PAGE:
Everyone agrees that leaders need to communicate.
But what does that actually mean?
Most people learn to talk and express what they want and what they’re thinking as young children. They learn in school to answer questions, and to write essays and papers.
And then we get into the workplace and we believe communication will “just happen.”
But does it, really? And when someone becomes a manager and a leader, are the essential aspects of communication – talking, making requests, expressing thoughts, giving feedback, writing, and so on – being done skillfully or, let’s face it, at all?
Well, talking is probably being done. But the rest of it? Maybe not.
Let’s break down some important aspects of communication.
One of the necessary functions of management and leadership is delegation: assigning tasks, making requests.
Knowing how to delegate effectively means the likelihood of the task being done correctly and well are exponentially higher. If you’re frustrated because team members aren’t doing what you wanted them to do, it might be because you’re not communicating well.
I’d add one more thing to the three listed in the first article: as a final step, confirm that they know what you’ve asked for and that they have the resources they need to be successful.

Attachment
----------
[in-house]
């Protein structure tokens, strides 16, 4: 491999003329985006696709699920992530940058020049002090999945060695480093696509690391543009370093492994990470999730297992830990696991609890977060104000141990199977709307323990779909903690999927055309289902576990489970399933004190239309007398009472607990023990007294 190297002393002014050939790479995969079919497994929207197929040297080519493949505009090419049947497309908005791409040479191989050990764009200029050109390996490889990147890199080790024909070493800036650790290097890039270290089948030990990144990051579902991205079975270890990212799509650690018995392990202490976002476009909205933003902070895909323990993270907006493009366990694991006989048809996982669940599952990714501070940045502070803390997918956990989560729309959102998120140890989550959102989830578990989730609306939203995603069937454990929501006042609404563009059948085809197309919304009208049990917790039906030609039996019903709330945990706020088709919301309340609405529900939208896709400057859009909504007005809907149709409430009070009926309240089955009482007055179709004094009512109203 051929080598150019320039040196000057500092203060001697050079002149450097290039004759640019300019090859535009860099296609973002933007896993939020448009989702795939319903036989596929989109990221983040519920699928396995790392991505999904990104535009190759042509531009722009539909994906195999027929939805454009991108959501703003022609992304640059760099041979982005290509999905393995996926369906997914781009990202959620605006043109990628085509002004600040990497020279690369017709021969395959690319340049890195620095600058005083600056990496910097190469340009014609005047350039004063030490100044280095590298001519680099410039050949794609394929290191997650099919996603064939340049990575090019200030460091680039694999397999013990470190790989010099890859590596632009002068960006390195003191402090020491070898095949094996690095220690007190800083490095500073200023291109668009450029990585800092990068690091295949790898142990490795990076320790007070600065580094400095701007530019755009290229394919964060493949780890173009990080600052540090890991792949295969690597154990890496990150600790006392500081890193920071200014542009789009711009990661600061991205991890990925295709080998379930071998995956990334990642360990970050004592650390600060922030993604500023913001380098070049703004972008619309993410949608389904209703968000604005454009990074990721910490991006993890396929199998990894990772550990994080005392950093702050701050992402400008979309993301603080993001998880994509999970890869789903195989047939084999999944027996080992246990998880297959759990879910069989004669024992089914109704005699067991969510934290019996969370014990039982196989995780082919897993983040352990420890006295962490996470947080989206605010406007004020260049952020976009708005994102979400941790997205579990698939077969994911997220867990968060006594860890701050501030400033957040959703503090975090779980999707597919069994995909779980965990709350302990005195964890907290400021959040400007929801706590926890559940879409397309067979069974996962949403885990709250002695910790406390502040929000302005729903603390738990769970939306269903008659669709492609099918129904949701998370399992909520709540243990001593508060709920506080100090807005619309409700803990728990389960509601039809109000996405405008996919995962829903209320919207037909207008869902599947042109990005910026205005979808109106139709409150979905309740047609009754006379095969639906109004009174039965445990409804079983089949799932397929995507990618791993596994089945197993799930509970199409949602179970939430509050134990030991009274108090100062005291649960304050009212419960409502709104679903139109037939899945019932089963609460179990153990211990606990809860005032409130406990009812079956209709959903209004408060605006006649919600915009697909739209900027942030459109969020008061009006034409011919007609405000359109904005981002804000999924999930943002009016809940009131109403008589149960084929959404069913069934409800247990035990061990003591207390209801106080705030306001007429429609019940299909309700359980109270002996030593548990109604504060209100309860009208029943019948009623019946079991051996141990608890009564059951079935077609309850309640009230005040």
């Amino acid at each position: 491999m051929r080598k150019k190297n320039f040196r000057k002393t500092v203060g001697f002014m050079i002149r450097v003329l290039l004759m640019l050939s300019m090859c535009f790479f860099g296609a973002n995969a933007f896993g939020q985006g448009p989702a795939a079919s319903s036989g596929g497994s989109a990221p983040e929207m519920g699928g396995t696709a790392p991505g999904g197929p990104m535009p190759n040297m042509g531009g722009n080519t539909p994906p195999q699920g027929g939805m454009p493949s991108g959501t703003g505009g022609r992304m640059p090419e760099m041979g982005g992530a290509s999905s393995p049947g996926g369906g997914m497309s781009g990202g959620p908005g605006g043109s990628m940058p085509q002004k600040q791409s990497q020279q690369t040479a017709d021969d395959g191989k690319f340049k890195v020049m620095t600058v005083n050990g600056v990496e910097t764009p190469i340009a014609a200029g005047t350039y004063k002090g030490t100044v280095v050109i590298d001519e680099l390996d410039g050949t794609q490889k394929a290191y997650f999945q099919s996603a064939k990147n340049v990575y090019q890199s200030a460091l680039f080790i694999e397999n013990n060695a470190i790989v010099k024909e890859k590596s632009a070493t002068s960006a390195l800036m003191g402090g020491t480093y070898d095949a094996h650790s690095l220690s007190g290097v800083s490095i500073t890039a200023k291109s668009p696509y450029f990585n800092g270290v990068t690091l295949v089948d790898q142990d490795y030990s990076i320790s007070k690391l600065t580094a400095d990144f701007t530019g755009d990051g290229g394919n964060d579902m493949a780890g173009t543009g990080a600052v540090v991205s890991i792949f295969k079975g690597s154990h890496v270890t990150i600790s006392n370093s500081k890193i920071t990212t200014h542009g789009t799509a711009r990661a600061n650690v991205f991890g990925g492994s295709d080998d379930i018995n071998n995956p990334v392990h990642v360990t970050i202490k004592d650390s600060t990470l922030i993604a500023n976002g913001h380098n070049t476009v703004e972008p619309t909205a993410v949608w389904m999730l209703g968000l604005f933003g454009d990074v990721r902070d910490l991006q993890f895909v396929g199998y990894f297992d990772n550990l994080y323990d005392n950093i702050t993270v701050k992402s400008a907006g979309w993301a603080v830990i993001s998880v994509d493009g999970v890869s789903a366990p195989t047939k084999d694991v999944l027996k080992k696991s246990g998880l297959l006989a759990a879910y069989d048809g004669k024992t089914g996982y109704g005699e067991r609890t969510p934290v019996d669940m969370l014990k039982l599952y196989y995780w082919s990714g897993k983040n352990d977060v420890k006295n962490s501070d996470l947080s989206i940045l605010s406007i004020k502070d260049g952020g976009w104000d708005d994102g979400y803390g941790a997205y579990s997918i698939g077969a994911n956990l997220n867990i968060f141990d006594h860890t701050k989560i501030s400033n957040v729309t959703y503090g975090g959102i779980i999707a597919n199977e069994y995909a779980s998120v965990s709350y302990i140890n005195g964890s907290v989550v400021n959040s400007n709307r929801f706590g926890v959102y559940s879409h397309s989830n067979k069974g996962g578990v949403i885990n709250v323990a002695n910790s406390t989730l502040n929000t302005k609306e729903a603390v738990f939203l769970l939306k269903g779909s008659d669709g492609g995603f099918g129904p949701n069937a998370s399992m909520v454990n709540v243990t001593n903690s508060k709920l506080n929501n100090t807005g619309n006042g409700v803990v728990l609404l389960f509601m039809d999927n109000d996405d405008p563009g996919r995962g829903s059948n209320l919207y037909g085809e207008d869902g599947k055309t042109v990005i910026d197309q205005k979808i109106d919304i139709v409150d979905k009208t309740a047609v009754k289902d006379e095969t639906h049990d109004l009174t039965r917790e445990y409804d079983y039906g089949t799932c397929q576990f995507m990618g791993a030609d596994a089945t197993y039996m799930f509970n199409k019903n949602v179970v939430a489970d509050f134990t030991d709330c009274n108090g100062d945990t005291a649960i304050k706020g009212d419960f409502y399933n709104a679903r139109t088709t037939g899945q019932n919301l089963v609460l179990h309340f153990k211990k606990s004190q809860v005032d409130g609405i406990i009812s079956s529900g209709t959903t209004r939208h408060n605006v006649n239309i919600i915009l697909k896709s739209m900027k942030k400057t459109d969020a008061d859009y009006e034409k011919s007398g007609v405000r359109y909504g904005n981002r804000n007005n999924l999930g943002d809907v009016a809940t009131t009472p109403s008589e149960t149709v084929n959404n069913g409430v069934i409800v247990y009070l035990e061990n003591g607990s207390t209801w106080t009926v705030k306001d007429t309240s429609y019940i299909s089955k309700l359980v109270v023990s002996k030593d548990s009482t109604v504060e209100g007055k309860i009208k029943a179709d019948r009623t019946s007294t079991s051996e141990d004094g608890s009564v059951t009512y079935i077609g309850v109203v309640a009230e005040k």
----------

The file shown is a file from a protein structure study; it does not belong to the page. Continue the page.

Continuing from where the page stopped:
To be effective, feedback needs to be specific and in the moment, not just once a year in a performance review. (Fortunately, more and more organizations are recognizing that the annual performance review isn’t effective!)
And feedback needs to be both positive as well as corrective.
This is a huge topic, which goes well beyond what I can cover in any depth here, even with links to other articles.
I’ll state one essential: OVER-communicate. Especially if you’re part of the team that decided upon and defined the change initiative. By the time it comes to communicate about it, you’ve been steeped in it, know it inside and out, and are slightly bored by the whole thing. But others, the people who need to participate in and implement the change, don’t know anywhere near as much, and are probably at least a little anxious about what’s coming.
People are different and learn in different ways. People are out sick or on vacation. People don’t hear the first message, or the second, or third… or…
Communicate change – the “why,” the impact on the future of the company and on the people, and the impact if it’s not completed – until you’re blue in the face and think everyone must be tired of hearing from you – and by then, you may have gotten your point across. And if you have a corporate communication team, involve them right from the start and get their guidance. There’s more in this article.
Communication only works when you undertake it from a perspective of understanding.
Understand who your people are as unique individuals, what’s meaningful for them, how they prefer to communicate.
Please note that the heading for this section is professional empathy. This isn’t about becoming their BFF; it’s about recognizing that each person working for and with you is an individual with their own ways of being and reacting. And the more you understand that, and them, the more influence you’ll have and the better your communication with them will be.
Professional empathy isn’t as scary or difficult as many of my students initially believe. And of course it’s part of my foundational leadership skills program, Empowered Leadership, for individuals or cohorts. Want to know more? Contact me and we’ll set a time to talk!